Scheduling Problems at FCC
Readers may recall a previous entry here where I pointed out that no one from FCC was scheduled to talk at IEEE Globecom, a major telecom technology conference in Washington this week and the first such conference held in the city in several years. The good news is that things changed after the blog entry -- although it is unclear if there is a cause and effect relationship.
OET Chief Julius Knapp was invited to and was able to get Chairman's Office approval to speak at a spectrum panel chaired by NTIA. He was not on the preliminary program but was added in time for the printed final program.
Then Chairman Martin accepted an invitation to speak at the "Executive Business Forum" part of the conference. It suddenly looked like FCC really wanted to engage the telecom technical community for the first time in ages.
But when I registered for the conference, there was a insert in the program giving another set of speakers for the Wednesday "Executive Business Forum". Asking a senior organizer of the meeting, I found out that Chairman Martin canceled out a week before the meeting for reasons that were not mentioned. Now Chairman Reed Hundt had canceled out an address at the IEEE International Microwave Symposium in 1997 in San Francisco, but it was because of a last minute summons to an unpleasant congressional hearing and he videotaped his address and sent it with regrets. So why didn't Chairman Martin come? Perhaps because of the hard time he was having with cable TV regulation at the Tuesday FCC meeting that dragged on until 10:30 PM?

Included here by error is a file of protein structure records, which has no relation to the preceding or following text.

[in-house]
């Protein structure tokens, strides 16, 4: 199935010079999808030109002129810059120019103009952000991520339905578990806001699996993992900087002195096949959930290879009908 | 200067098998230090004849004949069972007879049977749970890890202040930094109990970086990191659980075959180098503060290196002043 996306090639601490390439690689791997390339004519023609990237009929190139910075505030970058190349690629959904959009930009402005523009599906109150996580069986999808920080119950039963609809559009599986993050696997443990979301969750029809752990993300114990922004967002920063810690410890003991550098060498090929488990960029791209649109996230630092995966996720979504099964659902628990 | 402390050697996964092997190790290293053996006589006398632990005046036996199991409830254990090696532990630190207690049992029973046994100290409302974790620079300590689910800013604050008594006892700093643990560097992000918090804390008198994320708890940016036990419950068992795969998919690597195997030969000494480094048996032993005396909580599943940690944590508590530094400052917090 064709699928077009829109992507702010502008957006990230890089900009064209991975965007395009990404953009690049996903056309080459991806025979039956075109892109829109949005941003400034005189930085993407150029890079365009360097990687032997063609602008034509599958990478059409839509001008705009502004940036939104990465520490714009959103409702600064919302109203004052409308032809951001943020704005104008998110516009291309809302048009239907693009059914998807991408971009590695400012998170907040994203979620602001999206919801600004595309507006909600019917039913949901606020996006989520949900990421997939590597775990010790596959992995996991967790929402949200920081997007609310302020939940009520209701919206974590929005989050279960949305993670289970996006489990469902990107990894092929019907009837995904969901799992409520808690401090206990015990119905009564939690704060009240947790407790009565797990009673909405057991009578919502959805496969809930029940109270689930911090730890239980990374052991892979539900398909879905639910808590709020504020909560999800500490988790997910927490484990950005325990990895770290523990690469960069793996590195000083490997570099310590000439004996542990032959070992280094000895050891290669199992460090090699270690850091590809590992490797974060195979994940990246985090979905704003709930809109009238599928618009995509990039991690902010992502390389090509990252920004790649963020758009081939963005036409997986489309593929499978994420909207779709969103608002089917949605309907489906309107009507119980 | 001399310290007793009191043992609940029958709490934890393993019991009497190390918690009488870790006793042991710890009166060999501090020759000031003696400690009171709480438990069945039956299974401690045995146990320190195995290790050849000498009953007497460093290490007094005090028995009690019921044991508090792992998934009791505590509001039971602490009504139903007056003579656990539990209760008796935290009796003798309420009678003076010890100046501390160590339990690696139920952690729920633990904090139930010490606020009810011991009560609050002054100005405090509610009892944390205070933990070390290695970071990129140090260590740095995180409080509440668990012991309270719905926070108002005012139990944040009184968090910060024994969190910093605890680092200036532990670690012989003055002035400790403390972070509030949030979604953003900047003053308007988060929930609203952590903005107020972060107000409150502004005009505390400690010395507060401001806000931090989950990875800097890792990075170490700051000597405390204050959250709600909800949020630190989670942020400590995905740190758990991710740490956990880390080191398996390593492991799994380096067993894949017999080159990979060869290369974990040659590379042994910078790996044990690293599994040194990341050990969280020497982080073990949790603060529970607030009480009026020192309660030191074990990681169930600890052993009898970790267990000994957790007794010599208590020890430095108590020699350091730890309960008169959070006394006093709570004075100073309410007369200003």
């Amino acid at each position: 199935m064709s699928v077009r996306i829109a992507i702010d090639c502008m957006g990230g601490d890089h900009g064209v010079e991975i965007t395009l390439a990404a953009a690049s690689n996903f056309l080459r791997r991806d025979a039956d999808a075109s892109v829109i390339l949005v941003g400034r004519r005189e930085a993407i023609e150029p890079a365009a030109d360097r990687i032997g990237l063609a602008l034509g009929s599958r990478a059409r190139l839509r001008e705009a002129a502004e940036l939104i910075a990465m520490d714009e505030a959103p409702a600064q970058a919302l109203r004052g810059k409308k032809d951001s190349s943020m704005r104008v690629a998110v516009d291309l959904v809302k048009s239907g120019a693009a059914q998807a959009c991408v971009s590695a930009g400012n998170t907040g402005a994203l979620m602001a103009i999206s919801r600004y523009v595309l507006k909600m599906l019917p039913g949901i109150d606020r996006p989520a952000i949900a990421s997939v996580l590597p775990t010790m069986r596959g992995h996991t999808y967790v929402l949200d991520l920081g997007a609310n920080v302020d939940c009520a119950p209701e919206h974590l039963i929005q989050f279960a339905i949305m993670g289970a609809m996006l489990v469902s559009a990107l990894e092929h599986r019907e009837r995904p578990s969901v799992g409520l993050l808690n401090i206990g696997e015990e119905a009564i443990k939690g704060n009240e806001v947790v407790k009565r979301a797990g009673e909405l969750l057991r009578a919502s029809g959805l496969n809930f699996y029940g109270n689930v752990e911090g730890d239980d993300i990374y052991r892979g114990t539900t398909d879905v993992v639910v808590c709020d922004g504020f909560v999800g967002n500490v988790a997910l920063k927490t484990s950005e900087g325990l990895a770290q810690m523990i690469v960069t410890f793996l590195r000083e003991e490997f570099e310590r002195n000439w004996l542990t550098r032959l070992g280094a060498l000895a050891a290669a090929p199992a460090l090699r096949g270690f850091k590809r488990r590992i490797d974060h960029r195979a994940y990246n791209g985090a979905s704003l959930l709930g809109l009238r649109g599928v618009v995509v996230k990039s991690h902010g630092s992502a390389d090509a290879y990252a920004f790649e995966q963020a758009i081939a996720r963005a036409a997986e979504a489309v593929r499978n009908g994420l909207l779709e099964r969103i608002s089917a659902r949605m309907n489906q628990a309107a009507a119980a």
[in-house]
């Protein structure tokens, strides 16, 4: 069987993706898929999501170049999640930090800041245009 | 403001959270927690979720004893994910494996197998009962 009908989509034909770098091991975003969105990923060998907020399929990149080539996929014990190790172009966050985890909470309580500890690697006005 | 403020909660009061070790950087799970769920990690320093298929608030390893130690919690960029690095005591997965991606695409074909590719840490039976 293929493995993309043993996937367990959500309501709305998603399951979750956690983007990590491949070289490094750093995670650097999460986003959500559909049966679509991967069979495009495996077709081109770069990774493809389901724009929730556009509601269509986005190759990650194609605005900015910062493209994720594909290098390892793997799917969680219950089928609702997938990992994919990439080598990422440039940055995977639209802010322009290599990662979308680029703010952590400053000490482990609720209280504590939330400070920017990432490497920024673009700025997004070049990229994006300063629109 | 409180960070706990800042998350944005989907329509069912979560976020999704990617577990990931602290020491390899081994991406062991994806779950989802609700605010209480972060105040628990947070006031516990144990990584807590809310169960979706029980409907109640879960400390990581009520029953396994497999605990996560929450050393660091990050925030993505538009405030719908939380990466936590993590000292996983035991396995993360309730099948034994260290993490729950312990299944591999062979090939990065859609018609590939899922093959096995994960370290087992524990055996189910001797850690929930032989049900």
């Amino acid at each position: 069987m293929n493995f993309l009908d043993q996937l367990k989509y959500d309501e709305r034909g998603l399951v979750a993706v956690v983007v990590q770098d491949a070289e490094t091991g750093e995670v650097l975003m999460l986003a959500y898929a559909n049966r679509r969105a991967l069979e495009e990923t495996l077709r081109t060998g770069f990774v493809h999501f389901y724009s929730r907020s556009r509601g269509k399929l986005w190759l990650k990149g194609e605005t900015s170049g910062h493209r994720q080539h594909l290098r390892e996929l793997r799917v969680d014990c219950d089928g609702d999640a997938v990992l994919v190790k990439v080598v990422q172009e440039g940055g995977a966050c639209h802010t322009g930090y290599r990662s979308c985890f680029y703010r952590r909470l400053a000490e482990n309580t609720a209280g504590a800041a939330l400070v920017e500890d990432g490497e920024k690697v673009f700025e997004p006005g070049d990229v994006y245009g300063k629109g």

Then I saw yesterday's Telecommunications Reports an article entitled " Martin Tries to Steady Ship at FCC after Some Question His Leadership". The article had the following observation,
The Commission's chief regulator, replying to a reporter's question during his appearance at a symposium sponsored by the Phoenix Center about the current working relationship at the FCC, stated that while debate over issues in front of the agency can occasionally get contentious, those issues almost always get worked out through compromise.
So I said, "What Phoenix Center symposium?" With a little Googling I found that this apparently referred to The Phoenix Center for Advanced Legal & Economic Public Policy Studies' 2007 Annual U.S. Telecoms Symposium . Indeed the program has Chairman Martin speaking at 11:45 - 12:15, followed by a lunch.
So I suspect that the problem was either double booking by the Chairman's staff or a desire to avoid the "techies" and lunch with another crowd.
In any case we are not making much progress in improving the dialog between the Commission and the technical community. If the top management won't let middle management engage the technical community due to onerous preapproval requirements for any speaking engagements and then doesn't engage at higher levels, then there isn't much communications.
The continuing ambiguous status of the FCC's Technological Advisory Council, that without any explanation hasn't met in over a year, is a sign of bad communications for this communications commission. Oddly, at the Globecomm spectrum session Karl Nebbia of NTIA bragged about their new advisory committee.